While every documented fact is reclassified as fiction, meanwhile
this wildly imaginative author's own fictions pile up in wild
profusion, for instance, "Nor does Paul ever actually quote Jesus's
words (again, with the exception of his rendering of the Eucharistic
formula: 'This is my body. . .')" (Reza Aslan, Zealot, p. 202). Is
"For the Scripture says, “You shall not muzzle an ox while it treads out the grain,” and, “The laborer is worthy of his wages.'"
(1 Timothy 5:17);
"And remain in the same house, eating and drinking such things as they give, for the laborer is worthy of his wages."
This is the procedure throughout. Mr. Aslan announces that the gospels are fabrications, because
the circumstances recorded therein conflict with. . .fill in the blank, some made-up 'fact'
about the ancient world. For instance, Jesus' body cannot have been
taken down from the cross post-mortem, because "The criminal was
always left hanging long after he had died; the crucified were
almost never buried." (Reza Aslan, Zealot, p. 173). He recounts the
"staggering claim," that, ". . .unlike every other criminal
crucified by Rome, their messiah was not left on the cross for his
bones to be picked clean by the greedy birds. . ." (Reza Aslan,
Zealot, p.180). "[E]very other criminal"? Oh, really? We know of no
other instance where a crucified man was returned to his family? But Philo Judaeus knew of instances where the crucified were taken down in
honor of the emperor's birthday, admittedly not the same holiday as
the Passover, but still an apt precedent:
"I have known instances before now of men who had been
crucified when this festival and holiday was at hand, being taken
down and given up to their relations, in order to receive the honors
of sepulture, and to enjoy such observances as are due to the dead;
for it used to be considered, that even the dead ought to derive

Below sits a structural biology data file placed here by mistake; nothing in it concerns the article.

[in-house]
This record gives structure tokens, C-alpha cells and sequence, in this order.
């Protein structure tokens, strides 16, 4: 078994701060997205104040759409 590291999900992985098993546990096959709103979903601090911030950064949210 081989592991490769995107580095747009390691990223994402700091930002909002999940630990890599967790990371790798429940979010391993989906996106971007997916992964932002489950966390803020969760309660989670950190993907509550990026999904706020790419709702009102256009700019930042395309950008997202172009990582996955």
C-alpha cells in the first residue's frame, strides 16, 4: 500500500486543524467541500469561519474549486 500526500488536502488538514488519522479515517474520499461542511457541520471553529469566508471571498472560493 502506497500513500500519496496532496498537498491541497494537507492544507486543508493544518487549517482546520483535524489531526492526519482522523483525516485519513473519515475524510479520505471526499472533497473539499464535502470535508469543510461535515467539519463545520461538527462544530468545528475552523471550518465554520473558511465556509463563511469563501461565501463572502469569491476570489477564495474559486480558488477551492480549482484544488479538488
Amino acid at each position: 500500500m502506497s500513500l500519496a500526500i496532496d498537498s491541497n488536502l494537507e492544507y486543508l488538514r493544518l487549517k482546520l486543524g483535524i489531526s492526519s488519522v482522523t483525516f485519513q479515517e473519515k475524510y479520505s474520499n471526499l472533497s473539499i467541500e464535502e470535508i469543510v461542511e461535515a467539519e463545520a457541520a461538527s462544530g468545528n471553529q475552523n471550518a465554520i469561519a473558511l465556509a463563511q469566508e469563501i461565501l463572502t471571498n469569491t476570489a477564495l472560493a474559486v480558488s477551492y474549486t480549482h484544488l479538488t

some enjoyment from the natal festival of a good emperor, and also
that the sacred character of the festival ought to be regarded."
(Philo Judaeus, A Treatise Against Flaccus, Chapter X).
Reza Aslan has the chutzpah to quote an apocryphal letter of Clement
to James, which begins, "Clement to James, the Lord, and the bishop of
bishops, who rules Jerusalem, the holy church of the Hebrews, and the
churches everywhere excellently rounded by the providence of God. . ."
(ANF 0.08, p. 450) as if it actually were written by Clement of Rome!
(Reza Aslan, Zealot, p. 216). How nice to discover the monarchical bishop
already 'in the chair,' so to speak, in the first century. Mr. Aslan's
continuing effort to demonize Paul lands him in Bible interpretations
which are bizarre and monstrous:
"That Paul is speaking about himself when he cites
Isaiah 49:1-6 regarding 'the root of Jesse' serving as 'a light to
the Gentiles' is obvious [!], since even Paul admits that Jesus did
not missionize to he gentiles (Romans 15:12)."
(Reza Aslan, Zealot, p. 301).
Really? Paul claims that he himself is the Messiah who is to rule
over the Gentiles??!!
“Now I say that Jesus Christ has become a servant to the circumcision for the truth of God, to confirm the promises made to the fathers, and that the Gentiles might glorify God for His mercy, as it is written:
'For this reason I will confess to You among the Gentiles,
and sing to Your name.' And again he says:
'Rejoice, O Gentiles, with His people!' And again:
'Praise the LORD, all you Gentiles!
Laud Him, all you peoples!' And again, Isaiah says: 'There shall be a root of Jesse;
and He who shall rise to reign over the Gentiles,
in Him the Gentiles shall hope.'” (Romans 15:8-12).
Mr. Aslan transforms the heresiarch Arius into a Socinian, presumably to bring him
into harmony with Mr. Aslan's own views, "Was he [Jesus], as those like
Athanasius of Alexandria claimed, God incarnate, or was he, as the
followers of Arius seemed to suggest, just a man — a perfect man, perhaps,
but a man nonetheless?" (Reza Aslan, Zealot, p. 229). Arius, of
course, and his followers for good measure, did not believe that Jesus was "just a man,"
rather they thought Him a god. Mr. Aslan's facts are not factual, and are in no way sufficient to rebut the
testimony of scripture.
Mr. Aslan has inherited from his Jewish sources the view that
Jesus must have loved the Pharisees, and hated the temple
priesthood, who are imagined to have been compromised by dealings with
Rome. This view is founded largely on wishful thinking; if